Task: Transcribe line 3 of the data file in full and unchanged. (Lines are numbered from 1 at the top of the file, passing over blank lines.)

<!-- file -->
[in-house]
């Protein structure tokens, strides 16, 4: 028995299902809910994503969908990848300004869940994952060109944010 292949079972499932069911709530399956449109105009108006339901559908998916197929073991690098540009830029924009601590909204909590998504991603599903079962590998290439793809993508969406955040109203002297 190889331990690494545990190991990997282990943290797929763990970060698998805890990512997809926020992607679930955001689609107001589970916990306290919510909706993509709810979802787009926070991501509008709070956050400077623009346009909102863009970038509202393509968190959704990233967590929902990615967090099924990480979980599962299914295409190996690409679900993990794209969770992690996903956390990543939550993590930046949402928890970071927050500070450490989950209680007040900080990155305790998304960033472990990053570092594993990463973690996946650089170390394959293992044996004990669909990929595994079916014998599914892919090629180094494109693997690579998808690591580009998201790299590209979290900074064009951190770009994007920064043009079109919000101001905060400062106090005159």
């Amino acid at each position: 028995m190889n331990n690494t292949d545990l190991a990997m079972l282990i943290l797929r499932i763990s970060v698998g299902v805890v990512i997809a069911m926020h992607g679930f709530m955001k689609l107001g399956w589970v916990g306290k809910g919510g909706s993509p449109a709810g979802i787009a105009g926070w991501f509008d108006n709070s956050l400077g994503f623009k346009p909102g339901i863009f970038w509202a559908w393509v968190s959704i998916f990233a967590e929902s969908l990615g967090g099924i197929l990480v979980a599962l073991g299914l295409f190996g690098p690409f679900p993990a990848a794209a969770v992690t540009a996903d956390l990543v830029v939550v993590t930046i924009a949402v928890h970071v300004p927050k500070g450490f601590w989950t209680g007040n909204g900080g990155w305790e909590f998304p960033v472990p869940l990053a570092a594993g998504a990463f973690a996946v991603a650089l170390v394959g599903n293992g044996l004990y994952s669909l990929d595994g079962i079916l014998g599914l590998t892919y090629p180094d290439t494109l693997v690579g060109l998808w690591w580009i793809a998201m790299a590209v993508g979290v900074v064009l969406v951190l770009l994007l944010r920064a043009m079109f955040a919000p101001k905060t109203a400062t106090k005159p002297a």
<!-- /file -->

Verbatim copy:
């Amino acid at each position: 028995m190889n331990n690494t292949d545990l190991a990997m079972l282990i943290l797929r499932i763990s970060v698998g299902v805890v990512i997809a069911m926020h992607g679930f709530m955001k689609l107001g399956w589970v916990g306290k809910g919510g909706s993509p449109a709810g979802i787009a105009g926070w991501f509008d108006n709070s956050l400077g994503f623009k346009p909102g339901i863009f970038w509202a559908w393509v968190s959704i998916f990233a967590e929902s969908l990615g967090g099924i197929l990480v979980a599962l073991g299914l295409f190996g690098p690409f679900p993990a990848a794209a969770v992690t540009a996903d956390l990543v830029v939550v993590t930046i924009a949402v928890h970071v300004p927050k500070g450490f601590w989950t209680g007040n909204g900080g990155w305790e909590f998304p960033v472990p869940l990053a570092a594993g998504a990463f973690a996946v991603a650089l170390v394959g599903n293992g044996l004990y994952s669909l990929d595994g079962i079916l014998g599914l590998t892919y090629p180094d290439t494109l693997v690579g060109l998808w690591w580009i793809a998201m790299a590209v993508g979290v900074v064009l969406v951190l770009l994007l944010r920064a043009m079109f955040a919000p101001k905060t109203a400062t106090k005159p002297a």